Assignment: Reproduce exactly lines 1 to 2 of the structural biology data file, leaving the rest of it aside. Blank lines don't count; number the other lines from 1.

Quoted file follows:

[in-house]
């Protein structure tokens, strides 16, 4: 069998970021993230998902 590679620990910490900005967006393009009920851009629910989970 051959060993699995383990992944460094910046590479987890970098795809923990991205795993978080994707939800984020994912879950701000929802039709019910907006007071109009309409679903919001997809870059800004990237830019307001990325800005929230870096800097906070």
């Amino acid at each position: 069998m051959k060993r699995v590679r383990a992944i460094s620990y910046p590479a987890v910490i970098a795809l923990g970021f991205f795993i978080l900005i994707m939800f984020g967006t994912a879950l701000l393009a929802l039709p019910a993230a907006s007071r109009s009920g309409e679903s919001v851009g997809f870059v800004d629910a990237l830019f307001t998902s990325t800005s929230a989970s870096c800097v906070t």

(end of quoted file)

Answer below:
[in-house]
């Protein structure tokens, strides 16, 4: 069998970021993230998902 590679620990910490900005967006393009009920851009629910989970 051959060993699995383990992944460094910046590479987890970098795809923990991205795993978080994707939800984020994912879950701000929802039709019910907006007071109009309409679903919001997809870059800004990237830019307001990325800005929230870096800097906070």